The original Surface Pen was round and heavy to simulate the feeling of using a real pen. But the Surface Slim Pen, first introduced with the Surface Pro X, is a fantastic alternative. The flat design sits comfortably in the hand and the lighter feel makes it less intimidating. The fact that it has a storage space is the icing on the cake.

But the Surface Slim Pen 2 brings an important update to the mix: haptic feedback. You have to feel something like this yourself to understand it, but the smallest haptic feedback is built into the pen to simulate the feeling of writing on paper. Slide the pen lightly over the glass and you won't notice. But if you press a little harder, you will feel the sensation of artificial friction.

It's extremely subtle, but it adds a bit of realism to writing and illustrating. What's more, it's a brilliant idea that gets carried out well.

The new Type Cover looks and feels exactly like the previous model, except with a charging slot for the Surface Slim Pen 2. The keyboard and touchpad are unchanged, which is good. The full-size keyboard is comfortable and tactile, and features the standard Surface keyboard layout.

The touchpad, on the other hand, feels precise and smooth. I always wish it was a little bigger, but considering it's a keyboard topper, it's surprisingly good.


The display of the Surface Pro 8 is not only bigger, but also faster. The 13-inch panel now comes with a refresh rate of 120 Hz, even though it ships at 60 Hz. But trust me, once you're into the 120hz screen you won't want to go back. While the Surface Pro 8 isn't a gaming device, the faster screen is a quality of life improvement across the board. Animations are smoother, scrolling feels smoother and it even reduces the latency when drawing free with the Surface Pen. All new animations in Windows 11 look buttery smooth. It's what the device needs to be competitive with the iPad Pro, but I hope more Windows devices follow suit.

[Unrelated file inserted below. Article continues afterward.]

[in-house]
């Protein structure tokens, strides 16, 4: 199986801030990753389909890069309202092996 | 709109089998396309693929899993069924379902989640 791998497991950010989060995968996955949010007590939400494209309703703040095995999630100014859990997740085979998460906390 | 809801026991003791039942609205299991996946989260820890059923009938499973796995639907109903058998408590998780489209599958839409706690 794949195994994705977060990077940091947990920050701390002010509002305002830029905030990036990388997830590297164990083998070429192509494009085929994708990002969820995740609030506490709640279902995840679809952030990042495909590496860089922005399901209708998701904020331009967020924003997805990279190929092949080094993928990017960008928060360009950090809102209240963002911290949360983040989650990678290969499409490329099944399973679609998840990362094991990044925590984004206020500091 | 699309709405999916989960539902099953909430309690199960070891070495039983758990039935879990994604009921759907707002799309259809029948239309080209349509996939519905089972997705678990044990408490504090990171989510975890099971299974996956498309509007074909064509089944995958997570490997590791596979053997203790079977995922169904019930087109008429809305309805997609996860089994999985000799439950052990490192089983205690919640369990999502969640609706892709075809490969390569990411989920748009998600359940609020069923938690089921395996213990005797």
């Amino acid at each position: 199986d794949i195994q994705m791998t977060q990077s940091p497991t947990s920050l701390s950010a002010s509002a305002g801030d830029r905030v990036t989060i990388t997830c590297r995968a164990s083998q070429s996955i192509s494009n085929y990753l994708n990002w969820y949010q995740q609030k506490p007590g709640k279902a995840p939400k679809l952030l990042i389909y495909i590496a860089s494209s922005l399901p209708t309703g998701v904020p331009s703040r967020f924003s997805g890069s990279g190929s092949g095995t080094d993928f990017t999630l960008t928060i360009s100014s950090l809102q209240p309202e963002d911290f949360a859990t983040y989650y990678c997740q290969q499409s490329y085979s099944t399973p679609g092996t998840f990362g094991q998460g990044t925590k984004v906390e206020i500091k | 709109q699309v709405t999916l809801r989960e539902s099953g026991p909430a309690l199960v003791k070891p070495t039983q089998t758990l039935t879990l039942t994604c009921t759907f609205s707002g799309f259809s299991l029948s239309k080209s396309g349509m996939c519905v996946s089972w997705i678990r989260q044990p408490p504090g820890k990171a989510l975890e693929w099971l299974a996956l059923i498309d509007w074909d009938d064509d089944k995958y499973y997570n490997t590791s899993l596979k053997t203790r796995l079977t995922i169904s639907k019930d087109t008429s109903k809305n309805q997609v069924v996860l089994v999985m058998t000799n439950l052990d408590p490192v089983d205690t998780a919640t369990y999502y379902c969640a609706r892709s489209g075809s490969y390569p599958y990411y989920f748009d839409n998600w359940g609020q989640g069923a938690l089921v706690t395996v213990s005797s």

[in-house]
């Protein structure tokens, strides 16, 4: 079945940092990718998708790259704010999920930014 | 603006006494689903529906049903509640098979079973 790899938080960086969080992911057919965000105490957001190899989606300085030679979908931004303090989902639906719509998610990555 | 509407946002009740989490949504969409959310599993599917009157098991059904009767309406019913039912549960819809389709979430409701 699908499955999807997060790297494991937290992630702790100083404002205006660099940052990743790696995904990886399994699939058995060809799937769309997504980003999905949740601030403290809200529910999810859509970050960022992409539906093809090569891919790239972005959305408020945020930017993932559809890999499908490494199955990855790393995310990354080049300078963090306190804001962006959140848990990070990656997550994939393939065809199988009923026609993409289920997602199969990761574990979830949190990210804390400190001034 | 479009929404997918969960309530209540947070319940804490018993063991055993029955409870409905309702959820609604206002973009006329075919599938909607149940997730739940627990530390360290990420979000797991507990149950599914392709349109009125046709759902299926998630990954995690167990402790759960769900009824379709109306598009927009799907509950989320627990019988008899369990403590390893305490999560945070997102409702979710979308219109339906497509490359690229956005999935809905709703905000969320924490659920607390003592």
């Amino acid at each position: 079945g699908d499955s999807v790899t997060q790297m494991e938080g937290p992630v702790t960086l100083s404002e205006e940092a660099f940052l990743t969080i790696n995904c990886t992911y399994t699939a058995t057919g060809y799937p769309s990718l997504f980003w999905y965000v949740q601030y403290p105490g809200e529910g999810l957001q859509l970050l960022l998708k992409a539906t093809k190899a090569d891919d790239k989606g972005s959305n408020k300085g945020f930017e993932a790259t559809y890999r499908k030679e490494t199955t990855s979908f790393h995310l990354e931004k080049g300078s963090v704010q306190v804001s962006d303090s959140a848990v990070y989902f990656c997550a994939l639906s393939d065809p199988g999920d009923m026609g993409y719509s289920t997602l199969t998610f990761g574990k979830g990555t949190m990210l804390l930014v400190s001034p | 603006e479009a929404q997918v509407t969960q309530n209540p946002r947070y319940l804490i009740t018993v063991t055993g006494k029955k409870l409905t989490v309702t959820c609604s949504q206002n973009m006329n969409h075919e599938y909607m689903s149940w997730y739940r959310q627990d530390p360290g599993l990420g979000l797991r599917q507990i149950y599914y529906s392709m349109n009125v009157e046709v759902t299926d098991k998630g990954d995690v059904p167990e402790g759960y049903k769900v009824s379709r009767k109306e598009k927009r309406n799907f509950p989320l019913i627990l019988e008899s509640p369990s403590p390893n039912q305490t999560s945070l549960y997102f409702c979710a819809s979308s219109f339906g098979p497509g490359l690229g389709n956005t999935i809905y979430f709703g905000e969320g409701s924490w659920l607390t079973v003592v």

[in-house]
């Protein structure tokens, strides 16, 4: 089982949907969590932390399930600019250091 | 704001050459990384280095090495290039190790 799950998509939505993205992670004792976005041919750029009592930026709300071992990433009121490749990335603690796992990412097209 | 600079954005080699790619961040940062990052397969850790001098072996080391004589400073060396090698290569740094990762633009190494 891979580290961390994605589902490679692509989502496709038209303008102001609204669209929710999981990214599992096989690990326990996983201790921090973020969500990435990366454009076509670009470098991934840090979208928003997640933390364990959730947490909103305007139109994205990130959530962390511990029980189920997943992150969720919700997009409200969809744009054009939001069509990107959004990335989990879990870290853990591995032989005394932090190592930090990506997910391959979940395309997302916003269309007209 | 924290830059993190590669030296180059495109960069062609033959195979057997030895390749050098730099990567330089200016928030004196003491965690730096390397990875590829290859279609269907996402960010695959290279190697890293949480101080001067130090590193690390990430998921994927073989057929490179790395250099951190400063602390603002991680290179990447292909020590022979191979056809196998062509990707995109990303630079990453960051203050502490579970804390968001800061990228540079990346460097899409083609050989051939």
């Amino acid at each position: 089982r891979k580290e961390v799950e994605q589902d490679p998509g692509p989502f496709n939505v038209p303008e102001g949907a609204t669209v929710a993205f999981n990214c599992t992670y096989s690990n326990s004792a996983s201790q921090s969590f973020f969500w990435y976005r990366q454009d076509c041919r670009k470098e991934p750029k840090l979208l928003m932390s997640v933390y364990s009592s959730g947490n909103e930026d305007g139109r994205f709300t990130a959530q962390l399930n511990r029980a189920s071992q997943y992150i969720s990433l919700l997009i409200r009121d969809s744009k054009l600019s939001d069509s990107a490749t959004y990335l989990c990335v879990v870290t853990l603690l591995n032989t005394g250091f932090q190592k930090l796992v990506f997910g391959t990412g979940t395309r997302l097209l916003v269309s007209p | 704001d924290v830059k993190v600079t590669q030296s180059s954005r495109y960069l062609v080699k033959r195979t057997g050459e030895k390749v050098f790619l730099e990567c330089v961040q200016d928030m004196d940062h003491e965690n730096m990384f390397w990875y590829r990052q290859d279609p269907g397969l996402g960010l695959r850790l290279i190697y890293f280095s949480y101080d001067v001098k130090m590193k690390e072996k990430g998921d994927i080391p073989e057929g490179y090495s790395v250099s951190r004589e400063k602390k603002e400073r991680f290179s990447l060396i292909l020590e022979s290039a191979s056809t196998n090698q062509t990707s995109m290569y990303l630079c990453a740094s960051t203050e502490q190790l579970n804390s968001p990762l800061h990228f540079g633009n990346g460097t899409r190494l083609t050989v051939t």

The screen also has a slightly higher resolution of 2880 x 1920. However, it's still 3: 2 and still 267 pixels per inch. The Surface Pro devices have always had sharp screens, and this one is no different.

With a maximum of 409 cd / m², the screen of the Surface Pro 8 is brighter than the previous model. In the new “Vivid” color mode, the device offers better color saturation with 99% sRGB and 79% AdobeRGB. That's not quite as good as the Surface Laptop Studio, but it's fine for the type of device the Surface Pro 8 is intended for.

Across the board, the display feels like the main improvement on the Surface Pro 8 – and since it's a tablet, that's a big deal.

Windows 11 and software

The Surface Pro always had a big hitch: Windows 10. The lack of optimization for touch made the Surface Pro (and all Windows tablets) difficult.

Windows 11 goes a long way towards solving this problem. For the first time, the Surface Pro 8 feels like a usable tablet on its own. While almost everyone should still buy the corresponding Type Cover, I can only use it as a tablet and enjoy the experience. The small, gesture-based keyboard is great for one-finger typing, while grabbing and dragging windows is much easier.

It's still not an operating system designed primarily for the touch, like iPadOS, but Windows 11 has gone a long way in enhancing the tablet experience.

The only missing feature is Android apps which still haven't popped up. That leaves a void in the app ecosystem for mobile apps in which the iPad Pro excels. Even then, the inclusion of Android apps cannot magically fix the app situation for Windows tablets. Until then, the iPad Pro will always be the better tablet, even if the Surface Pro 8 has made significant strides.

Cameras and speakers